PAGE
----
“It was funny, too,how lonesome a person could be in a crowded house.” Mick.
It’s always the books about the human spirit that endure. There is no need to worry about setting or plot as the things people dealt with then are the same things we deal with now. It’s like when James Baldwin said “You think your pain and your heartbreak are unprecedented in the history of the world, but then you read.”
Carson McCuller wrote “The Heart is a Lonely Hunter” at the age of 23. It was an immediate hit and was the first of many of her works to focus on loneliness and isolation. She herself was not in good health and would die at the age of 50 after living a life of strokes and health complications. It’s hard not to think that these personal, life experiences weren’t the catalyst for many of her novels.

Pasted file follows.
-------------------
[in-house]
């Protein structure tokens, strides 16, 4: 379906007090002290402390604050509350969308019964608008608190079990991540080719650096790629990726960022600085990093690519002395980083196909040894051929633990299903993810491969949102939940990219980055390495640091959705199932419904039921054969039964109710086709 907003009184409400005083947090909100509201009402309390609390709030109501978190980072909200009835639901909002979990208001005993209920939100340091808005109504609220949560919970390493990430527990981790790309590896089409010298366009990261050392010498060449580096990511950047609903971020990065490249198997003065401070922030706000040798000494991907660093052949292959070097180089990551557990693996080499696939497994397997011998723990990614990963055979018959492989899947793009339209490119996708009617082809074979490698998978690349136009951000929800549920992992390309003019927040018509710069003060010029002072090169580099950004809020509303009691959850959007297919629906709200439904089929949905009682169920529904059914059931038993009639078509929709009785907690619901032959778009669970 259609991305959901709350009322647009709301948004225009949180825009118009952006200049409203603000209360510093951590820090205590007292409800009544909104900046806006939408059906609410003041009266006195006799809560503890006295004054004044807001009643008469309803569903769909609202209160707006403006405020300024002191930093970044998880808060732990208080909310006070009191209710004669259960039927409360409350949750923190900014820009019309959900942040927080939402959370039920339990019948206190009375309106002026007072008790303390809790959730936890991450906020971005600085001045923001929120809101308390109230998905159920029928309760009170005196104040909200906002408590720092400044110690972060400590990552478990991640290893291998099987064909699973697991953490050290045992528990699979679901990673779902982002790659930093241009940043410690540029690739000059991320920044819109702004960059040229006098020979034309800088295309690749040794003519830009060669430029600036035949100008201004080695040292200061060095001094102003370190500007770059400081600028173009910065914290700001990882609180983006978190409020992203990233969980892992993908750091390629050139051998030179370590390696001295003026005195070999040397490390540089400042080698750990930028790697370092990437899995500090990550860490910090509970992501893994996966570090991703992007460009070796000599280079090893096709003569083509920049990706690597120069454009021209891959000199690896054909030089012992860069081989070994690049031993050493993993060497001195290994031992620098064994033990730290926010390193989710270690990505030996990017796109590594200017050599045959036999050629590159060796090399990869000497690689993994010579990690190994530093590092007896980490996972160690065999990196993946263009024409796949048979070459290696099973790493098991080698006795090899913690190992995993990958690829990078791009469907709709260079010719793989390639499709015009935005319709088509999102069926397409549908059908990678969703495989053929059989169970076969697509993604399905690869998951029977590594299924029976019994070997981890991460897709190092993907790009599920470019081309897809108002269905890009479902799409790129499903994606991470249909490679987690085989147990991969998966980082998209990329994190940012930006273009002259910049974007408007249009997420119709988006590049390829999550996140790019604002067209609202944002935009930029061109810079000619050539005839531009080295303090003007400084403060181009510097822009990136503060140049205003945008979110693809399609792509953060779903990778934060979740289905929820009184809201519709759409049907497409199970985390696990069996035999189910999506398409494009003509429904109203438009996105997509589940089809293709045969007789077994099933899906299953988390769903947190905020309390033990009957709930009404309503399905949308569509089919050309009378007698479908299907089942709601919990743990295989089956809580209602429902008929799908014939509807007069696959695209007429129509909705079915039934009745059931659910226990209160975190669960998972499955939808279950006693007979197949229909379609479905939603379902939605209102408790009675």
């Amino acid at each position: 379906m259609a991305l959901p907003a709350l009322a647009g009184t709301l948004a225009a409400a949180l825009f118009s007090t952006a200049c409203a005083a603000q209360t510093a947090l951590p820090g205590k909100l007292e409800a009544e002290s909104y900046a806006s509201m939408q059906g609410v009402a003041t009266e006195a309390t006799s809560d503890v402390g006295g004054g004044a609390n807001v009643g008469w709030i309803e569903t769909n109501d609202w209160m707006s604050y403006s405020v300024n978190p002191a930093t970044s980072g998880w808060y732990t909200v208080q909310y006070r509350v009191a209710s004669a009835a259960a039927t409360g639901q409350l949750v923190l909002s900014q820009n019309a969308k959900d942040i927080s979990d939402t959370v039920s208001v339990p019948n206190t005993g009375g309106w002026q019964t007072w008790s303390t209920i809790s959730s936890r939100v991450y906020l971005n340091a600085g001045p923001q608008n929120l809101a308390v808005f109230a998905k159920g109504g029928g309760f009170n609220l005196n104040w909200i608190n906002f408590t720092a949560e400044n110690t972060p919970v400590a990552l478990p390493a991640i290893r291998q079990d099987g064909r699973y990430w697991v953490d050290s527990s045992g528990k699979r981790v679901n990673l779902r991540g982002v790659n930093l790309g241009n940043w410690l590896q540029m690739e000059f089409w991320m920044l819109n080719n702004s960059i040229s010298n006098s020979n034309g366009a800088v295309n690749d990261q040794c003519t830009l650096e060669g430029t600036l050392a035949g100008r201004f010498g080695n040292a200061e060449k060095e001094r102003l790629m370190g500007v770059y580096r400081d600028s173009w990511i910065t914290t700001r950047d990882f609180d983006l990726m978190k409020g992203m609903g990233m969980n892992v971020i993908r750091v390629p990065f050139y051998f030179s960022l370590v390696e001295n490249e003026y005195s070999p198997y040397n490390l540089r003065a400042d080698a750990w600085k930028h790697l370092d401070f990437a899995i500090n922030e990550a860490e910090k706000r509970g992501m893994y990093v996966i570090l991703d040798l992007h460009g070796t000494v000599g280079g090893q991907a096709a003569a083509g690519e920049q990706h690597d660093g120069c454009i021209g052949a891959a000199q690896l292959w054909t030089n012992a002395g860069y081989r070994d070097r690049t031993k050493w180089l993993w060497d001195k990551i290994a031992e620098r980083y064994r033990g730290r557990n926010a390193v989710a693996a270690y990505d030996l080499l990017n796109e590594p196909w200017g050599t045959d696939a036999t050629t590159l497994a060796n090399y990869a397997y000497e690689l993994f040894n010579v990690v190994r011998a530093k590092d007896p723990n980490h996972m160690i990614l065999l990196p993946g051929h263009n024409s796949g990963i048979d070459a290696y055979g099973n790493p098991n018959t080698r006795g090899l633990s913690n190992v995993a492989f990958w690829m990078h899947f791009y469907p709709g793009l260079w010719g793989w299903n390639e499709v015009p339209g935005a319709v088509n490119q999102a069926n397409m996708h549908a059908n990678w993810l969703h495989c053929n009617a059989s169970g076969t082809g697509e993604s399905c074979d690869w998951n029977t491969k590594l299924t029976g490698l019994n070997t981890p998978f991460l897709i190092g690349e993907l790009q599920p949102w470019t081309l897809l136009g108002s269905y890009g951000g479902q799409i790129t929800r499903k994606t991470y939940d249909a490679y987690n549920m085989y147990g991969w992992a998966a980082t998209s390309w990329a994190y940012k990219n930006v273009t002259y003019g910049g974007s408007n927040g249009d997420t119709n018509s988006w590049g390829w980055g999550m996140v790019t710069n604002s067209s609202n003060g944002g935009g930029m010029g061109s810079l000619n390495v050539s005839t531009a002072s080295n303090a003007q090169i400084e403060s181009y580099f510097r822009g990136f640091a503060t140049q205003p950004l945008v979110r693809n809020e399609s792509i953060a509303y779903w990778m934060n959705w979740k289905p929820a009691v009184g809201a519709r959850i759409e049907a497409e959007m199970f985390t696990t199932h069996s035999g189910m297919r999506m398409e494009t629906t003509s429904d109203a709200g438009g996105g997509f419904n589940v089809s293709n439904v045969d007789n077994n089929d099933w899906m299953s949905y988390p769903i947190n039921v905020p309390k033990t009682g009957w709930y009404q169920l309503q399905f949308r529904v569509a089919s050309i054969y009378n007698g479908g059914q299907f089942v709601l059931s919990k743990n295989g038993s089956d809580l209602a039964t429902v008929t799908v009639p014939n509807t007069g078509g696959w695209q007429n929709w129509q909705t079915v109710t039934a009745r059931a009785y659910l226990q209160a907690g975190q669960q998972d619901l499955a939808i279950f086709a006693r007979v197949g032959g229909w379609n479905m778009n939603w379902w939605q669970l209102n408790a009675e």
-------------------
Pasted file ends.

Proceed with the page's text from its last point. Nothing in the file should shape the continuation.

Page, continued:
This book checks off many of my personal-taste preferences: vignette chapters from each character’s perspective, the setting of a small town in the rural south and a focus on characters and not necessarily plot. While this might not move the needle for other readers, there is plenty to love about the temporary world McCuller builds in small-town Georgia.